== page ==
Alternative ball seeks to provide supportive space for immigrant, refugee community

A packed downstairs social hall at Tuesday night's Refugee Ball, an event to show solidarity with members of refugee and immigrant communities and to educate the public about their contributions  to society. (WTOP/Liz Anderson)
A packed downstairs social hall at Tuesday night’s Refugee Ball, an event to show solidarity with members of refugee and immigrant communities and to educate the public about their contributions to society. (WTOP/Liz Anderson) (WTOP/Liz Anderson)
Artwork by asylum-seeker Antonio, an 18-year-old who came to the United States as an unaccompanied minor in 2014. (WTOP/Liz Anderson)
Artwork by asylum-seeker Antonio, an 18-year-old who came to the United States as an unaccompanied minor in 2014. (WTOP/Liz Anderson) (WTOP/Liz Anderson)
Performances at the Refugee Ball took place in the sanctuary at  Sixth and I historic synagogue in the district.  The list of performers and speakers included immigration lawyers, immigrants, refugees, asylum seekers, and supporters. (WTOP/Liz Anderson)
Performances at the Refugee Ball were held in the sanctuary at the Sixth and I Historic Synagogue in the District. The list of performers and speakers included immigration lawyers, immigrants, refugees, asylum seekers and supporters. (WTOP/Liz Anderson) (WTOP/Liz Anderson)
A book of artwork Antonio created while being detained in an ICE facility.  According to an information sheet, he created Arte  Detenido/Detained Art using chicken bone transformed into a pencil, and paint made from magazines and deodorant he bought at the detention commissary.  Drawings like the one pictured above, were made for supporters who became his new family. (WTOP/Liz Anderson)
A book of artwork Antonio created while being detained in an ICE facility. He created “Arte Detenido/Detained Art” using a chicken bone transformed into a pencil, and paint made from magazines and deodorant he bought at the detention commissary. Drawings including the one pictured above were made for supporters who became his new family. (WTOP/Liz Anderson) (WTOP/Liz Anderson)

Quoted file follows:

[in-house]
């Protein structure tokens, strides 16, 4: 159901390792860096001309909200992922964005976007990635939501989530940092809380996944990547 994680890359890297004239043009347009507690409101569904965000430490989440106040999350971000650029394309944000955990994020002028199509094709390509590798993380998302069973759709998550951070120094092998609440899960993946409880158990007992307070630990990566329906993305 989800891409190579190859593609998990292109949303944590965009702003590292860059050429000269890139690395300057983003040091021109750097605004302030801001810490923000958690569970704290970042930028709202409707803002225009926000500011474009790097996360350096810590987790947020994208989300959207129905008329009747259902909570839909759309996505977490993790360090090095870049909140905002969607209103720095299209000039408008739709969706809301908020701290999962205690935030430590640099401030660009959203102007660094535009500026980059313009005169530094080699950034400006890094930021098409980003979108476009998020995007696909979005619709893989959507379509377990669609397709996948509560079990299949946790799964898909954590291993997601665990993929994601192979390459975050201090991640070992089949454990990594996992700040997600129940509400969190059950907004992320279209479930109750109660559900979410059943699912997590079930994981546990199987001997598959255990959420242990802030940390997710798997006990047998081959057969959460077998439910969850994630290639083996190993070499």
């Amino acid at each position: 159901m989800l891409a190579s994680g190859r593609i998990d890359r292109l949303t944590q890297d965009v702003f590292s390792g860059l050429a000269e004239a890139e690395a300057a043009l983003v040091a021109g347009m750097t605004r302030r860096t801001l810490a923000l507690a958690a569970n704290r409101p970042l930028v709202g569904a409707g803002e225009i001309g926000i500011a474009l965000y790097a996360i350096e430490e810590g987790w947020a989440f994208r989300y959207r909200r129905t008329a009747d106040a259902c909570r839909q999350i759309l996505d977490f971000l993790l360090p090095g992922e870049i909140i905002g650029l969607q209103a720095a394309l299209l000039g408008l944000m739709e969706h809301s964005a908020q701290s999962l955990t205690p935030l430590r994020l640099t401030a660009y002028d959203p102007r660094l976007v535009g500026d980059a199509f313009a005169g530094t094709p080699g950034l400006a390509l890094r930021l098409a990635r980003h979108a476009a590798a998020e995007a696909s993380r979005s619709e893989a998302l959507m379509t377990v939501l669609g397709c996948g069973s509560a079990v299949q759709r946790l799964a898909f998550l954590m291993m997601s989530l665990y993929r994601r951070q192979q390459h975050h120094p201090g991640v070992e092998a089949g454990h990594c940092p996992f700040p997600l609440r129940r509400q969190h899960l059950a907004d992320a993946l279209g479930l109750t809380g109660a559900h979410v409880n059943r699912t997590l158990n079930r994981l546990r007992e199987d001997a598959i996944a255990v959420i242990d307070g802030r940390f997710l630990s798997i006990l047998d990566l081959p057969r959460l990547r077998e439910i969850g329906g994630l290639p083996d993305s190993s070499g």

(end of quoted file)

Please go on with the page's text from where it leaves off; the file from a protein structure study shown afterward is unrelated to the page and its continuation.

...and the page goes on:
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A packed downstairs social hall at Tuesday night's Refugee Ball, an event to show solidarity with members of refugee and immigrant communities and to educate the public about their contributions  to society. (WTOP/Liz Anderson)
Artwork by asylum-seeker Antonio, an 18-year-old who came to the United States as an unaccompanied minor in 2014. (WTOP/Liz Anderson)
Performances at the Refugee Ball took place in the sanctuary at  Sixth and I historic synagogue in the district.  The list of performers and speakers included immigration lawyers, immigrants, refugees, asylum seekers, and supporters. (WTOP/Liz Anderson)
A book of artwork Antonio created while being detained in an ICE facility.  According to an information sheet, he created Arte  Detenido/Detained Art using chicken bone transformed into a pencil, and paint made from magazines and deodorant he bought at the detention commissary.  Drawings like the one pictured above, were made for supporters who became his new family. (WTOP/Liz Anderson)

WASHINGTON — After a contentious 2016 election cycle and Donald J. Trump’s victorious White House bid, throngs will soon pour into the city to celebrate, and some to protest, his inauguration as the nation’s 45th president.

A variety of parties and balls are scheduled in the D.C. area during inaugural week, from the local DeploraBall Gala after the inauguration to the sold-out cocktail party of the same name scheduled the night before the President-elect officially takes office. Tickets to the Busboys and Poets 2017 Peace Ball are also sold out.

But a few days before inauguration, a group of asylum lawyers, academics, mental health professionals and nonprofit organizations held a Refugee Ball.